How's Life?
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How's Life?

Measuring Well-being

Every person aspires to a good life. But what does "a good or a better life" mean? This report looks at the most important aspects that shape people’s lives and well-being: income, jobs, housing, health, work and life-balance, education, social connections, civic engagement and governance, environment, personal security and subjective well-being. It paints a comprehensive picture of well-being in OECD countries and other major economies, by looking at people’s material living conditions and quality of life across the population. The report responds to the needs of citizens for better information on well-being and of policy makers to give a more accurate picture of societal progress.

The report finds that well-being has increased on average over the past fifteen years: people are richer and more likely to be employed; they enjoy better housing conditions and are exposed to lower air pollution; they live longer and are more educated; they are also exposed to fewer crimes. But differences across countries are large. Furthermore, some groups of the population, particularly less educated and low-income people, tend to fare systematically worse in all dimensions of well-being considered in this report: for instance they live shorter lives and report greater health problems; their children obtain worse school results; they participate less in political activities; they can rely on lower social networks in case of needs; they are more exposed to crime and pollution; they tend to be less satisfied with their life as a whole than more educated and higher-income people.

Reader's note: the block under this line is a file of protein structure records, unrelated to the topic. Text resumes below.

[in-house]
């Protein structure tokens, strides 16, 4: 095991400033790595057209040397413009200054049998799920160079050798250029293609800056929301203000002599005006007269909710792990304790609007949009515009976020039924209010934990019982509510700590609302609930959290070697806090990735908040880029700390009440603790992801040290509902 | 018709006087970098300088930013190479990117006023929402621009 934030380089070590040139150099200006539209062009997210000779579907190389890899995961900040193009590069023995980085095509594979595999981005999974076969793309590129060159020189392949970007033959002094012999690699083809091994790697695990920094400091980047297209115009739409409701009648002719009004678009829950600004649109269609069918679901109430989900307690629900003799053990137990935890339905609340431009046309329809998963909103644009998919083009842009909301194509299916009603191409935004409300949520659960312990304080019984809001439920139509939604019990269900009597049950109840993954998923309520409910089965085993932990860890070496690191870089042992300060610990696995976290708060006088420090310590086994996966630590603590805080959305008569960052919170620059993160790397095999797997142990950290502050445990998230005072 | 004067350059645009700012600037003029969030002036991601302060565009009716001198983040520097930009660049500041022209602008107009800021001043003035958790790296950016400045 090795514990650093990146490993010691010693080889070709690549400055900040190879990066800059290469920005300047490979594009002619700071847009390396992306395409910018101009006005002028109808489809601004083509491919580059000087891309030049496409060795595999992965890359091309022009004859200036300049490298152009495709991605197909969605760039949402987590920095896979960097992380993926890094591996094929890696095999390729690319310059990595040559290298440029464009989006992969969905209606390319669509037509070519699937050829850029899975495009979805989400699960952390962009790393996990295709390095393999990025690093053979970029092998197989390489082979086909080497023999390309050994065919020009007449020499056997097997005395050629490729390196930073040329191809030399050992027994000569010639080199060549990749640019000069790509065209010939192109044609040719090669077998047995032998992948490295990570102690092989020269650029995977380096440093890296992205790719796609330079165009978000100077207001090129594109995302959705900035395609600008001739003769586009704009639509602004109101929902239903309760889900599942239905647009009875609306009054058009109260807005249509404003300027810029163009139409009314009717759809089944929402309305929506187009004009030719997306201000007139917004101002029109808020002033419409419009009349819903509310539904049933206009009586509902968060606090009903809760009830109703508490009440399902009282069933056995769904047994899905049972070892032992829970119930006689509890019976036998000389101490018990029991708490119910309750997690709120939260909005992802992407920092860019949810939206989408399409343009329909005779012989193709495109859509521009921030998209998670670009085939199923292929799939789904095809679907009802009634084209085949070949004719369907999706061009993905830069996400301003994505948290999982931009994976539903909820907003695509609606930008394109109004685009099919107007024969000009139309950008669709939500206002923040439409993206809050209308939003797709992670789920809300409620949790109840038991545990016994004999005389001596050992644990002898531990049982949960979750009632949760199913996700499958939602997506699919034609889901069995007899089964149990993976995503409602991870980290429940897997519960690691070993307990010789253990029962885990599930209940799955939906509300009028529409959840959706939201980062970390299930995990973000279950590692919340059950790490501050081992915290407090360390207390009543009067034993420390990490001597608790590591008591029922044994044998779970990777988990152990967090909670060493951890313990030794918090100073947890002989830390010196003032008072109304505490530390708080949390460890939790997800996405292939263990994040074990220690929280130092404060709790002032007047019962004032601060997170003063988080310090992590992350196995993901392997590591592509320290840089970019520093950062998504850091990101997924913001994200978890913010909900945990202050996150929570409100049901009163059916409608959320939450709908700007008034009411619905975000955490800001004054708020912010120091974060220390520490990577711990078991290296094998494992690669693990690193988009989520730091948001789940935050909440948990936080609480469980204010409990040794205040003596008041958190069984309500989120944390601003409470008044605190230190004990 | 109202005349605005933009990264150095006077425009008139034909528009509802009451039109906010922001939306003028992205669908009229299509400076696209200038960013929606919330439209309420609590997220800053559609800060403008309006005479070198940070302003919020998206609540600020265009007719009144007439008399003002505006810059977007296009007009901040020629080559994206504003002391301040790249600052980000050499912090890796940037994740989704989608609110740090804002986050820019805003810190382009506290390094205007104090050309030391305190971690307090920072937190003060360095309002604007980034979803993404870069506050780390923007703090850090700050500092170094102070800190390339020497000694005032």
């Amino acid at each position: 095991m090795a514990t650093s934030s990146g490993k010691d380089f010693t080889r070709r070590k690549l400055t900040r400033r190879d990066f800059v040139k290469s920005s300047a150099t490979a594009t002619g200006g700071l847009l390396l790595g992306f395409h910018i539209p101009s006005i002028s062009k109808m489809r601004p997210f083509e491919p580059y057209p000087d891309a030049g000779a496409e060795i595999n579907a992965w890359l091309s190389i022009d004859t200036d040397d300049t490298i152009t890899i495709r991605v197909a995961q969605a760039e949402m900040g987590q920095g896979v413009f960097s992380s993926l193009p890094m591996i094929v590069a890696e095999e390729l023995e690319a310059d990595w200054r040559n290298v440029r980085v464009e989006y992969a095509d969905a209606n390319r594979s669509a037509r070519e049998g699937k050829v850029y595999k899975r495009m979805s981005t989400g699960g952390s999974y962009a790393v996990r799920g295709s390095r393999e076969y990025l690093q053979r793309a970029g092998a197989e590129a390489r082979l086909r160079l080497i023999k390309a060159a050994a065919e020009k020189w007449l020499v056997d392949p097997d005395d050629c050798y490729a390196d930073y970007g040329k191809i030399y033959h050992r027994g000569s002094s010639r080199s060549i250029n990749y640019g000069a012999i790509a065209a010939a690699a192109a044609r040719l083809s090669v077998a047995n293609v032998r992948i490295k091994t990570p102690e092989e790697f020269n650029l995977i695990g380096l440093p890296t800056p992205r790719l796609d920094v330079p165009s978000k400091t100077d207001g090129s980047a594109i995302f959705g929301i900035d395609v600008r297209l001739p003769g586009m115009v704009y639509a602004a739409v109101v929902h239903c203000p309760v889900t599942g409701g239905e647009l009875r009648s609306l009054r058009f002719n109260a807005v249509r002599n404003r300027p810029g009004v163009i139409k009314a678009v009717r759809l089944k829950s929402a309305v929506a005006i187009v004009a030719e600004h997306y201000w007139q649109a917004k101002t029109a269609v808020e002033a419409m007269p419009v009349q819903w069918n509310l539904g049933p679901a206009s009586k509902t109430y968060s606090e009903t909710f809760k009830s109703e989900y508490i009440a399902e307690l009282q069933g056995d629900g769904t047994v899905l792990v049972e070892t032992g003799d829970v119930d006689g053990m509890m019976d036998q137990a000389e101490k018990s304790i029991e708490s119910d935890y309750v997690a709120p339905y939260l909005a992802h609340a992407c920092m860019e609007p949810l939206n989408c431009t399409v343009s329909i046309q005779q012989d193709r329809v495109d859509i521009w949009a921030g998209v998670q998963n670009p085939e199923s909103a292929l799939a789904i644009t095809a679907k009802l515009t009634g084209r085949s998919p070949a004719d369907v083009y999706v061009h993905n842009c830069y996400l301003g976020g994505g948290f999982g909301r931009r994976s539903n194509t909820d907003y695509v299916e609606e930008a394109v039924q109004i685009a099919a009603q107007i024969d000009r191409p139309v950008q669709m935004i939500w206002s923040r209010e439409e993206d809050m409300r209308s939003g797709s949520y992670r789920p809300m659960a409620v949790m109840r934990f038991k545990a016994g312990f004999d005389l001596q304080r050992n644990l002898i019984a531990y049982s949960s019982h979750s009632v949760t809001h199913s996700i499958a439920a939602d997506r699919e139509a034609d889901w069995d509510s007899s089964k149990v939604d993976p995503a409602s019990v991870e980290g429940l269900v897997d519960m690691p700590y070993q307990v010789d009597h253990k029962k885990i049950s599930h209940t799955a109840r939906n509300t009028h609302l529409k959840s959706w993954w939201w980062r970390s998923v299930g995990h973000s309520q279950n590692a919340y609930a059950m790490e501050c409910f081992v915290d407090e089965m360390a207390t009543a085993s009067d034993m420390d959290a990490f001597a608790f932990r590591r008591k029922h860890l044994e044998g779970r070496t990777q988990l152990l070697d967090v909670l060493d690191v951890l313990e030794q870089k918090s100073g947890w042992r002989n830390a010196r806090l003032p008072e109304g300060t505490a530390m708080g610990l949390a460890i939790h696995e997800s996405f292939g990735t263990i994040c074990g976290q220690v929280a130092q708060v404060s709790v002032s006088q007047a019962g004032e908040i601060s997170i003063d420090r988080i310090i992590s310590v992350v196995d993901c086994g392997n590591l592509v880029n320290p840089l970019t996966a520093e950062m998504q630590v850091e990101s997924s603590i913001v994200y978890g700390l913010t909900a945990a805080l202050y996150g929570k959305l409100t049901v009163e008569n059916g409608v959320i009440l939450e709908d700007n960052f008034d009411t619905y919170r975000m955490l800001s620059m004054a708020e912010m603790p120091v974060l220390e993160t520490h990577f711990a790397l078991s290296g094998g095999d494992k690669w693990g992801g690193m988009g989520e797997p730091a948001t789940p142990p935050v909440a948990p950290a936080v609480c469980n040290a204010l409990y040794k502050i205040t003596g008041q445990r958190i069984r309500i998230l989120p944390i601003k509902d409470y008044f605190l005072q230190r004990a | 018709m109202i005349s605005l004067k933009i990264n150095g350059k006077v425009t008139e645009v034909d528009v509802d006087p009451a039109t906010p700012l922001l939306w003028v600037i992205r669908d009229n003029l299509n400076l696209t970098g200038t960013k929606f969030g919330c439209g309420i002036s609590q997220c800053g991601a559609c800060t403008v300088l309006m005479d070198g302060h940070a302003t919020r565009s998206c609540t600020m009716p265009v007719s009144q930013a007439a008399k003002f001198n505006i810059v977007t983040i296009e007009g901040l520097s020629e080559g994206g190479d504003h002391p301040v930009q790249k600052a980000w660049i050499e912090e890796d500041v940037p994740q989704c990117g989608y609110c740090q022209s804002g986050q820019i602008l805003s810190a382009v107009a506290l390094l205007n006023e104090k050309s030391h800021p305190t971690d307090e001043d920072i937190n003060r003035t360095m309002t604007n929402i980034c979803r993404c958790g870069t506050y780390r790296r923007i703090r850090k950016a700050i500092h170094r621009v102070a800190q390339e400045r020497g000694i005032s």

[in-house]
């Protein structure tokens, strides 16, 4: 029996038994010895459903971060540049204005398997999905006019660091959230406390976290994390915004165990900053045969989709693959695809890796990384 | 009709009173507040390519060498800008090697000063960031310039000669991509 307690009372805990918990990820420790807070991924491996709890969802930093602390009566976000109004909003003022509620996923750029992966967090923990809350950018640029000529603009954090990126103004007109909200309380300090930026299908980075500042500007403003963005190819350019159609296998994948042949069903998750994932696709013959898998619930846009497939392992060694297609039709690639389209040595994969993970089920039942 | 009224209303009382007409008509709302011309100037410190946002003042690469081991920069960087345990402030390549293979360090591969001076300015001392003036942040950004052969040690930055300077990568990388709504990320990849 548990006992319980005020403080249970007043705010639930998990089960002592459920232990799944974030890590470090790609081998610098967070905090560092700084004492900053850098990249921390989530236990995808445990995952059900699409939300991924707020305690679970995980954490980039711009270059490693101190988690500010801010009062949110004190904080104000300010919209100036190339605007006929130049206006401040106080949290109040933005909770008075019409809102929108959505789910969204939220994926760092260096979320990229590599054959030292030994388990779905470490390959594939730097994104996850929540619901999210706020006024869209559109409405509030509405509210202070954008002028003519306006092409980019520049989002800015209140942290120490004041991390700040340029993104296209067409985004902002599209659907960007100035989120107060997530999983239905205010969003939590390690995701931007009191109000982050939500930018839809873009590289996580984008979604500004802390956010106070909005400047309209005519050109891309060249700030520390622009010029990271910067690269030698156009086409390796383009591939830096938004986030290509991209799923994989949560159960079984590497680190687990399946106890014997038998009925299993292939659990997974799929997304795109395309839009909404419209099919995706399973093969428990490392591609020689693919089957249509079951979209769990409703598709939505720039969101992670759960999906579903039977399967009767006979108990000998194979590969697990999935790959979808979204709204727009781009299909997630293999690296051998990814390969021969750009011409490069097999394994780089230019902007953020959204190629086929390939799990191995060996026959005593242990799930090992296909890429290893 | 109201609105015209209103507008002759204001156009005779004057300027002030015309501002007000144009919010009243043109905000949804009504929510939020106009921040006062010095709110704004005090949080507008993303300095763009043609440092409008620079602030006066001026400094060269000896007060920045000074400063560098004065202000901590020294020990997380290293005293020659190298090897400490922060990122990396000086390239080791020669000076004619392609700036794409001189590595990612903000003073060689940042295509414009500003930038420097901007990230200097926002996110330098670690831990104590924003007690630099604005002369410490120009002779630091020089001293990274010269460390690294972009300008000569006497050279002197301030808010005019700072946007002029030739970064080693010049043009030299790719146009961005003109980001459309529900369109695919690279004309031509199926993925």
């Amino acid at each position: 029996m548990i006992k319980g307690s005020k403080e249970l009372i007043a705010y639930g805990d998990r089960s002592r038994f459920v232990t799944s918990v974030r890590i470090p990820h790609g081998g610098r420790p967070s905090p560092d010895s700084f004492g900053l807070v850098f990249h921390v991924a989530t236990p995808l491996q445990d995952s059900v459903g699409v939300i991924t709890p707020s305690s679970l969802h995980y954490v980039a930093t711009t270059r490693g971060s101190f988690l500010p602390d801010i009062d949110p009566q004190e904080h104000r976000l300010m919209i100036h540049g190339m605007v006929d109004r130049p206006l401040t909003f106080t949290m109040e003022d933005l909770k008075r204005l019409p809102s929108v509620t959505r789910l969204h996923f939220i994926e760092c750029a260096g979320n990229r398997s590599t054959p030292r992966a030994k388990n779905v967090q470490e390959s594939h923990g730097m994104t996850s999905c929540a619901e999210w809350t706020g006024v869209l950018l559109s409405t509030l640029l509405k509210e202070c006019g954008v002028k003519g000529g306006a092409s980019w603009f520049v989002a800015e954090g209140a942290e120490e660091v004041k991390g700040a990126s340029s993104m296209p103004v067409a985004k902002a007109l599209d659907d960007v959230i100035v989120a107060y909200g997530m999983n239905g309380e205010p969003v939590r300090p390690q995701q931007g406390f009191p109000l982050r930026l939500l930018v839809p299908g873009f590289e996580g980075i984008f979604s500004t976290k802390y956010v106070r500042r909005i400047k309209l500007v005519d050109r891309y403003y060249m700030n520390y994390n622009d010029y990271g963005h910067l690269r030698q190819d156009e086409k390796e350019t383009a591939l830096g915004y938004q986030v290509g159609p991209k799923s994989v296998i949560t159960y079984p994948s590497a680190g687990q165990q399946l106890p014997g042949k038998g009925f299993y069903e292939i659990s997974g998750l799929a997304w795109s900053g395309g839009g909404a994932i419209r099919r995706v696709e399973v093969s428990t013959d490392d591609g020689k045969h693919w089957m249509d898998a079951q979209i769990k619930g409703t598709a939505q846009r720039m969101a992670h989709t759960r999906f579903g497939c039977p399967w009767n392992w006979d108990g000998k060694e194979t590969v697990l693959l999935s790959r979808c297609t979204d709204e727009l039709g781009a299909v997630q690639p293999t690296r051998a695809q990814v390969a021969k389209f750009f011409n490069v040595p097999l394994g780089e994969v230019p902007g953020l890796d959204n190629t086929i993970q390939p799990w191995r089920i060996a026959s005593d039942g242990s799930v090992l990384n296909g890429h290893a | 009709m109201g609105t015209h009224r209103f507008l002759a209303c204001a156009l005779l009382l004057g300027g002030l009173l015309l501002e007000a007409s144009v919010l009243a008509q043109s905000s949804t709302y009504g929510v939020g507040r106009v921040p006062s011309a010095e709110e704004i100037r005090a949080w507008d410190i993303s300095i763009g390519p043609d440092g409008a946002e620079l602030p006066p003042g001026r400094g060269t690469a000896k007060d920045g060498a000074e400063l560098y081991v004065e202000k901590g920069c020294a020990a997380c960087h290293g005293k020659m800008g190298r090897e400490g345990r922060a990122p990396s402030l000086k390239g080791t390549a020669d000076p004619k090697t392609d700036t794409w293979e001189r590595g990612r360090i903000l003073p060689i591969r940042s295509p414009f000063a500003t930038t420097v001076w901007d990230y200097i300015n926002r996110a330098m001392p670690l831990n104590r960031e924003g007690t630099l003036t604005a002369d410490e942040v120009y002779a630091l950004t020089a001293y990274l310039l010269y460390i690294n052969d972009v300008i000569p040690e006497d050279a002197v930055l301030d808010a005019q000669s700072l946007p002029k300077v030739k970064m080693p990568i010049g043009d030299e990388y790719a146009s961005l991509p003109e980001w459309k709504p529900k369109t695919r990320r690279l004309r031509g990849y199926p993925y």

How’s Life? is part of the OECD Better Life Initiative, launched by the Organization on the occasion of its 50th Anniversary. The OECD Better Life Initiative aims to promote "Better Policies for Better Lives", in line with the OECD’s overarching mission. One of the other pillars of the OECD Better Life Initiative is the Your Better Life Index (www.oecdbetterlifeindex.org), an interactive composite index of well-being that aims at involving citizens in the debate on societal progress.

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Publication Date :
12 Oct 2011
DOI :
10.1787/9789264121164-en
 
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Social connections You do not have access to this content

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Author(s):
OECD
Pages :
169–186
DOI :
10.1787/9789264121164-10-en

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Beyond the intrinsic pleasure that people derive from spending time with others, social connections have positive spill-over effects for individual and societal well-being. People with extensive and supportive networks have better health, tend to live longer, and are more likely to be employed. At a society-wide level, social connections can generate shared values – such as trust in others and norms of reciprocity – which influence a range of outcomes, including economic growth, democratic participation and crime. The indicators used in this chapter to measure different aspects of social connections refer to social network support and to the frequency of social contact. Overall, personal social networks are relatively strong in OECD countries, with most people seeing friends and/or relatives on a regular basis and reporting that they have someone to count on in times of need. However, there are significant differences between different socio-economic and demographic groups, with the old, the poor and the less-educated having weaker social support networks. There are also wide crosscountry differences in levels of interpersonal trust – one key indicator of the outcomes of social connections. Measuring social connections remains challenging, however, and more work is needed to develop comparable measures in this field.
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